Deputy President Rigathi Gachagua insists that he is bound by the truth and aspires to remain so in his utterances.
But political pundits are now worried that while it is good for him to remain truthful, it is not clear who will tell him the truth about himself.
Mr Gachagua, 57, has inherited the seat of Mt Kenya kingpin in an abrupt and unexpected feat.
It is the first time the region is getting a political kingpin whose political experience is less than five years as a first-time MP.
Before Mr Gachagua, this position of influence was previously held by Dedan Kimathi (pre-freedom era), Mzee Jomo Kenyatta (1963-1978), Njenga Karume (1978-1992) Kenneth Matiba (1993-1997), Mwai Kibaki (1997-2013) and Uhuru Kenyatta (2013-2022).
On September 13 at the Kasarani International Sports Centre, Mr Gachagua took his oath as the second most powerful man in Kenya. Before God and man, from 12.53pm to 13.03pm, Mr Gachagua, swore allegiance to his country, raising the Bible high in his right hand with his left on the Constitution held for him by his wife.
While many were yet to come to terms with his phenomenal rise, he was more shocked, as he could not hide his bewilderment when he alighted from his vehicle at the stadium at 11.28am to a rousing welcome from tens of thousands of supporters, who needed a remote control to be muted from wild ululations.
Hypnotised, Mr Gachagua stood rooted, appearing not to know how to behave under such circumstances. But his political and administrative instincts came to his rescue, and he smiled in a manner never witnessed before.
He was to relish a similar moment at 11.53am, when he hugged Dr Ruto into the stadium amid wilder cheers from fans.
It was hard to imagine that this man now being escorted by a dozen security officers to take his oath was the same one arrested at 5am on July 22 last year over corruption allegations and spent the weekend on the hard and cold cement of police cells until Monday, when he was released on a pretrial bond.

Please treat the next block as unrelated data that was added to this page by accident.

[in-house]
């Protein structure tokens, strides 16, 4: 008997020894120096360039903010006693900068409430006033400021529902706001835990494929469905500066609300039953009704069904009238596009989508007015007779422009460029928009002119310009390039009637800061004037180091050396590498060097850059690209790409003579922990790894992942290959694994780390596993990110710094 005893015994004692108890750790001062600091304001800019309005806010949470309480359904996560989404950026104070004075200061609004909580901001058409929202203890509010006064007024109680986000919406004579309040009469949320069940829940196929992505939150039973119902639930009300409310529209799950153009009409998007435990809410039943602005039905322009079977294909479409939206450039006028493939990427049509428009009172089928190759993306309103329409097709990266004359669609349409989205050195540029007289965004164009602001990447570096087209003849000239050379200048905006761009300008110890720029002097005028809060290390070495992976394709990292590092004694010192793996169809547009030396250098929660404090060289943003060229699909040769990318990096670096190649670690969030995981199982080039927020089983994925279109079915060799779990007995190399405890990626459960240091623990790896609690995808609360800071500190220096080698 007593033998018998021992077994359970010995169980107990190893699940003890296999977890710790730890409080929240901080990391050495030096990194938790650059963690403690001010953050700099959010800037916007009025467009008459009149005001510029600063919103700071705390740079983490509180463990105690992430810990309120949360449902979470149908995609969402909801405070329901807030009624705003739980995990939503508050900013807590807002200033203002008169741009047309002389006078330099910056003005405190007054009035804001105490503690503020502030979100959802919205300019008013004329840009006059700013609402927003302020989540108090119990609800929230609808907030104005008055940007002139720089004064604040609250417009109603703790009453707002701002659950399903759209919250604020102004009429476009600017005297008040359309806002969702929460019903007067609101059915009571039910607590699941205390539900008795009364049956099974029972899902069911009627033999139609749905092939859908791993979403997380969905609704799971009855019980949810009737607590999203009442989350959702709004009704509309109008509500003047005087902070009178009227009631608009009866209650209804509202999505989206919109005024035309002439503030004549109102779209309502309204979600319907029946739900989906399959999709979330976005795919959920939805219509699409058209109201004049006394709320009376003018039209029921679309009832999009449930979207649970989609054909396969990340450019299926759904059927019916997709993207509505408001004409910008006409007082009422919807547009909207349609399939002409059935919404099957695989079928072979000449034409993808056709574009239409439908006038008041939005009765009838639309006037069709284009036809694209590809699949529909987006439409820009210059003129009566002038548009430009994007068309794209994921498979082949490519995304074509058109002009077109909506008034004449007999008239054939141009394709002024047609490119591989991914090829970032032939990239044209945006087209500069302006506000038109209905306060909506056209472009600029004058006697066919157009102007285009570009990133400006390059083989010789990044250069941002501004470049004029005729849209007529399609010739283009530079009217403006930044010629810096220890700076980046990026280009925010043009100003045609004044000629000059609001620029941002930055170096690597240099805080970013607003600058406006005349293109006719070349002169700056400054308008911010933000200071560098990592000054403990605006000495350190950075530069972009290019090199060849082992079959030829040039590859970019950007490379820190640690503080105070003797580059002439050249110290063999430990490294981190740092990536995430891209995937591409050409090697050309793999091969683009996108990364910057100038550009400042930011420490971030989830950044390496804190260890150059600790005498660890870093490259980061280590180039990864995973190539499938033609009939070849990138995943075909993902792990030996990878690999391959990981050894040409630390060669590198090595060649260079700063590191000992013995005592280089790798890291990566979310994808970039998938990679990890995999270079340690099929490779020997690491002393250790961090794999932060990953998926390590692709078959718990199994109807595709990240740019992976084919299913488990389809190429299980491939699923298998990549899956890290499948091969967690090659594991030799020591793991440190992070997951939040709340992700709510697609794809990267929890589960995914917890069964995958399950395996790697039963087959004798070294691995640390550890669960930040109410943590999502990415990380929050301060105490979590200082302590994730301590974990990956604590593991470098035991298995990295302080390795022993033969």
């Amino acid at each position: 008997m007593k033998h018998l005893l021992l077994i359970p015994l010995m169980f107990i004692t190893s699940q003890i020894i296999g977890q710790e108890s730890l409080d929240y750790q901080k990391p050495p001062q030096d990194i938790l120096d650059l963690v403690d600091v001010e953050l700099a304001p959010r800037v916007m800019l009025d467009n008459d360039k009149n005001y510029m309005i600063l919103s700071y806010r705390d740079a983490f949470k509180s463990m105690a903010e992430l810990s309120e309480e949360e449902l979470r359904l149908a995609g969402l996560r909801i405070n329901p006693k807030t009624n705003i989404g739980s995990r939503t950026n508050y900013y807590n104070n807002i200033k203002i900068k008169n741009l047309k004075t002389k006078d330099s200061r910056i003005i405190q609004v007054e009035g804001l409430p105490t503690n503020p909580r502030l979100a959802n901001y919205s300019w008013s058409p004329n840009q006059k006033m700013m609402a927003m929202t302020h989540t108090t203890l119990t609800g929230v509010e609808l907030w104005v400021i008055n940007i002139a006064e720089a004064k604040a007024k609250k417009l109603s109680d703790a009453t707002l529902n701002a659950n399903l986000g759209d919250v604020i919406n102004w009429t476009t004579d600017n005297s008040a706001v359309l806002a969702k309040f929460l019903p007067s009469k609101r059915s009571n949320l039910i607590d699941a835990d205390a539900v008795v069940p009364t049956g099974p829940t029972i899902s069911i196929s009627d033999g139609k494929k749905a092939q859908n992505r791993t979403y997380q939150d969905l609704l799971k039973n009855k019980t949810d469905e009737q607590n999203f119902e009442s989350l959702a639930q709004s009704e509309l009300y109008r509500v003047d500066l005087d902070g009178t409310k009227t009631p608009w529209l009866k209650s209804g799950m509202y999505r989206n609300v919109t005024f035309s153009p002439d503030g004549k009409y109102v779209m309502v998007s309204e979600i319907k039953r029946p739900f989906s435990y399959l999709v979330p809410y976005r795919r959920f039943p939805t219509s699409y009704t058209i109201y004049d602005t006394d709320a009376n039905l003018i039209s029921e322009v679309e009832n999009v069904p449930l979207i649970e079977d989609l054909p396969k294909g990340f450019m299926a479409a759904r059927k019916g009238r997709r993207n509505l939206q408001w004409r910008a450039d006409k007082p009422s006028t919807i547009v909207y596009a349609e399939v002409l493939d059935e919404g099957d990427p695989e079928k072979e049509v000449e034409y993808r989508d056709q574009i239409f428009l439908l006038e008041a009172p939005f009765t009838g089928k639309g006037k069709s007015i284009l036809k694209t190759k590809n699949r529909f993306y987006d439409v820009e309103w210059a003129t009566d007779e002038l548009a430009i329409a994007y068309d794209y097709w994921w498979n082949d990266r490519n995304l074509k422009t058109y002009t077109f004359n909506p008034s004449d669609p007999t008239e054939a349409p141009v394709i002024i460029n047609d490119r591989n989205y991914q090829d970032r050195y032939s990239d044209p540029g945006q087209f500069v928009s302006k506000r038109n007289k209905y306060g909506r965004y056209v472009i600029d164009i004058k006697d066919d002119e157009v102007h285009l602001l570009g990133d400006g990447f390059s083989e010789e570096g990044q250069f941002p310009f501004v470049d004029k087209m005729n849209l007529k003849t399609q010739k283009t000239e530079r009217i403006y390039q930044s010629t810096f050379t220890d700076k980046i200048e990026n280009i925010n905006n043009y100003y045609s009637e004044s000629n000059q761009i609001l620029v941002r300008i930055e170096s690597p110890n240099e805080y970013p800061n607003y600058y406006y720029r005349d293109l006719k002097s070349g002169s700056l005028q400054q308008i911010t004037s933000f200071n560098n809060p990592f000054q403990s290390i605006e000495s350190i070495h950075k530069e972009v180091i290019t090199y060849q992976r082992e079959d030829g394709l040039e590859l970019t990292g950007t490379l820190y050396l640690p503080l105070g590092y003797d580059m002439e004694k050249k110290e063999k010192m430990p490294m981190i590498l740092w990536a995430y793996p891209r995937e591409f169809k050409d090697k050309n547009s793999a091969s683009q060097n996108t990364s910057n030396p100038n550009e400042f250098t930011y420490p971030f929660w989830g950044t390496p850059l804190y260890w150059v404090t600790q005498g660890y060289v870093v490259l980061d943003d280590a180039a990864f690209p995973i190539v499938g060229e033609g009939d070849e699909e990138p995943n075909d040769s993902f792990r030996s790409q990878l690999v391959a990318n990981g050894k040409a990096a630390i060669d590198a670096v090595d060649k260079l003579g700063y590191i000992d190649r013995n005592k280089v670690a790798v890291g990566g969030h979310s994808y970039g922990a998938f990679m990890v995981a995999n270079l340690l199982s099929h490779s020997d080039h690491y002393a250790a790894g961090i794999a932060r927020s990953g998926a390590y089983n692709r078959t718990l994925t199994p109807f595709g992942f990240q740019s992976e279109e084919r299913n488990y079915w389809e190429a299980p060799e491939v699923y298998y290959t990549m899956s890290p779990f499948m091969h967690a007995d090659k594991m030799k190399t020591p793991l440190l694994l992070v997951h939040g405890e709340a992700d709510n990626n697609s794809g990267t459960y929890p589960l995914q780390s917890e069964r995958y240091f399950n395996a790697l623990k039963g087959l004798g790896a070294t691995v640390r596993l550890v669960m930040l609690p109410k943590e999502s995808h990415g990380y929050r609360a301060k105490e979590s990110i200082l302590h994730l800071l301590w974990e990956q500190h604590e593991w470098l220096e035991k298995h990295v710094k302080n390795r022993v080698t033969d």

He was to detail the arrest as "the most humiliating, where they plucked me from my bed, frog-marched me naked in front of my children so as to take me to Nairobi to humiliate me in the name of politics”.
Mr Gachagua jumped the queue to beat accomplished political talents like Laikipia East MP Mwangi Kiunjuri, former National Assembly Speaker Justin Muturi and even Prof Kithure Kindiki.
It is hard to understand “how our Mt Kenya people defied President Uhuru Kenyatta in the August 9 General Election", said Jubilee secretary-general Jeremiah Kioni, adding that "we made a mistake that might take time to rectify".
He said that "those of us with a conviction will never abandon the Azimio la Umoja One Kenya Coalition Party aspirations and we shall remain true to that cause".
Mr Kioni's stand is the elephant in Mr Gachagua’s house, said Mt Kenya political analyst Prof Ngugi Njoroge.
"Mr Gachagua will have to work for Mt Kenya unity. If Azimio's running mate [Martha] Karua and Mr Kioni's statements of remaining outside the majority formation that voted for Dr William Ruto as President are anything to go by, then Gachagua has a journey to walk in uniting the region,” he said.
It "is the first time that the Mountain has been split by two strangers and that in itself is a challenge", said career administrator Mr Joseph Kaguthi.
Mr Gachagua, he added, must remain cognisant that for the first time, the Mountain is not united by one of its own or by a political party based in the region.
"More importantly, it is well for Mr Gachagua to know that for the first time, the Mountain giving Mr Odinga more than 800,000 votes is a major [event] that cannot be wished away," he said.
While Mr Gachagua insists that he and some Mt Kenya rebels – including Kandara MP Alice Wahome, Naivasha's Jayne Kíhara, Kikuyu's Kimani Ichung'wa, Gatundu South ex-MP Moses Kuria and Kiharu's Ndindi Nyoro – whipped the Mountain to vote for Dr Ruto, there are many residents who believe Dr Ruto won acceptance on his own and he would have still bagged the region even if he had campaigned alone.
"This is one election where our people behaved in a very new manner. They had followed Dr Ruto on their own and they were the ones who exerted pressure on their politicians to follow them to support him. This time round, they were not herded by their politicians ... it was the other way round," Prof Njoroge said.
But Mr Gachagua believes that Mt Kenya followed him to Dr Ruto, which raises the question that analysts are posing: Would he have succeeded in telling the region not to vote for Dr Ruto if he had attempted it?
On August 25, Mr Gachagua attempted to answer that question when he attended the swearing-in of Nyeri Governor Mutahi Kahiga.
"You people of Mt Kenya and Nyeri do not know what you have done to me. I will forever remain indebted to you,” he said.